Student protesters at Reed College spent weeks occupying its administrative building, demanding the school cut its tie with Wells Fargo. Their activism wasn’t enough.
The college’s Investment Committee announced Tuesday it would reject the request from Reedies Against Racism to divest from the financial services giant.
With its occupation all for naught, the protesters ended their squat and said they intend to use the holiday break to “re-strategize.” The group waited until two days after it had vacated the campus building to announce the end of its sit-in.
Reedies Against Racism had been occupying Eliot Hall since late October, requesting the Portland private college divest from Wells Fargo because of the company’s ties to private prisons, “police militarization” and the controversial Dakota Access Pipeline.
The Investment Committee suggested in its statement that divesting for such reasons would jeopardize academic freedom:
We appreciate the students’ zeal and heartfelt commitment to the public good. Regardless of any private beliefs held by the members of the Investment Committee, Reed College operates according to a long-standing principle (stated in its Investment Responsibility Policy) of eschewing any political or social justice positions that do not directly affect the fulfillment of its educational mission.
Reedies Against Racism expressed its disappointment with the committee’s decision in a Facebook post Tuesday, accusing the college of hypocrisy and saying the decision stemmed in part from the trustees’ “corrupt ties to Wells Fargo executives.” The group previously claimed there’s a “conflict of interest” since members of the committee have investments in Wells Fargo.
“This is disgusting and sad. Reed claims to be an anti-racist institution that compels students to ‘disrupt oppressive systems’—we have seen today that that is a lie,” the post said.
In a flyer hung up on campus and posted on Facebook, protesters allege Reed College President John Kroger told two of the activists that they should transfer out of the college if they find it “so morally reprehensible.”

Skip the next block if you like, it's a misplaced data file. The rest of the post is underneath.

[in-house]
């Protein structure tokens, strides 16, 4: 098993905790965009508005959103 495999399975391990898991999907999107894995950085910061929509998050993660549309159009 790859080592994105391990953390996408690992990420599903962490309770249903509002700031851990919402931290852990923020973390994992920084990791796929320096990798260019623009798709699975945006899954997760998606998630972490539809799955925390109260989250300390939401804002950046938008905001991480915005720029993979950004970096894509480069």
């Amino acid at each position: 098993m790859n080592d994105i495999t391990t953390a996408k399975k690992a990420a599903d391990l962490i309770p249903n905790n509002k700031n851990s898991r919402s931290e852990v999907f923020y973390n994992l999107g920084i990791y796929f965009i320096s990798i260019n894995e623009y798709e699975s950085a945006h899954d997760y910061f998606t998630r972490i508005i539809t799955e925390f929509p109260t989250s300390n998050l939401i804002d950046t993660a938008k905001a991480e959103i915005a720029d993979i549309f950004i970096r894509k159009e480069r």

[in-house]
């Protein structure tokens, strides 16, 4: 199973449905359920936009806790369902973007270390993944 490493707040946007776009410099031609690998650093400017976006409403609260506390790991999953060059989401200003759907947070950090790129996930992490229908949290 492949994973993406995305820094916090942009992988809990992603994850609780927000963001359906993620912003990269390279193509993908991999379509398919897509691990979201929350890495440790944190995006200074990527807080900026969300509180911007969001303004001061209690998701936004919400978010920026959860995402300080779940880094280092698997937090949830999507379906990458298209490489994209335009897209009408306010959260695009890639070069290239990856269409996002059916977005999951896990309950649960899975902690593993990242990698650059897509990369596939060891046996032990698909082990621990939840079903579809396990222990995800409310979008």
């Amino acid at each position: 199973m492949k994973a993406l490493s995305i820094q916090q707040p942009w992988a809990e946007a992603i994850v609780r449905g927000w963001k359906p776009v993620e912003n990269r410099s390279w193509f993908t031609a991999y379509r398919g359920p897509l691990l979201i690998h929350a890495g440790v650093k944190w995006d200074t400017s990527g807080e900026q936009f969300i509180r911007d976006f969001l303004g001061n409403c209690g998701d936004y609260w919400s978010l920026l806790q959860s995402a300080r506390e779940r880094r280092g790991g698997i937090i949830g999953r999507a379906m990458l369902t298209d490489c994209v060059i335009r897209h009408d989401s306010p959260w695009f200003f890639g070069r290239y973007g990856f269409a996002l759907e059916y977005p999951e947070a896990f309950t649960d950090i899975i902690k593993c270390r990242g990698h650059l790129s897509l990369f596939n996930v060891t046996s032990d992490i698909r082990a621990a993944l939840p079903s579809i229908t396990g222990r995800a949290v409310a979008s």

Student protesters can appeal the decision if they wish. According to the Investment Committee’s statement, the college’s policies allow decisions made by that body to be appealed to the full Board of Trustees. The college has created a Google document for students, employees, parents of current students and alumni to provide their feedback to the Board of Trustees regarding the decision not to divest from Wells Fargo.
An organizer of Reedies Against Racism did not respond to the College Fix’s requests for comment, which included an inquiry on whether the group plans to appeal the decision.
The protest group announced late Tuesday that it had ended its occupation of Eliot Hall, providing a rationale that didn’t remind supporters it had failed.
“After months of waiting for action on behalf of the administration, we believe the current break between semesters is the right time for us to re-strategize, while giving our protesters a chance to rest and recuperate,” the group said, without making a connection to its failed divestment effort.
The occupation, which lasted nearly two months, included student activists sleeping in tents and on couches and floor mats in the president’s office – both the lobby and “inner office” – and hallways.
Reed College spokesperson Kevin Myers told The Fix in an email that student protesters spent their final evening in Eliot Hall on Saturday.
“Their belongings were moved from the President’s office to the hallway on Sunday and then removed from the building on Monday,” he said.
Meanwhile, 54 student protesters are facing possible punishment for their involvement in the sit-in. In late October, dozens of student protesters were hit with no-contact orders for allegedly harassing a staff member during a demonstration in the college treasurer’s office.
Reedies Against Racism told The Fix earlier this month that potential punishments from the Student Judicial Board “range from community service to threats of suspension/expulsion.”
The student protest group has been active on campus since last year. During the first week of classes this semester its members interrupted a humanities class to protest the mandatory Western Civilization course it also rallied against in the previous school year.
Referring to the college’s dissent policy, Myers said the administration will continue to allow the group to protest on campus as long as its future demonstrations don’t get in the way of classes.
“As long as their demonstrations do not interrupt college business, including classes and lectures, or run afoul of college policies it will be allowed. Dissent is a form of free speech and we are believers in academic freedom and free speech,” he said.
IMAGE: Reed College/Leah Nash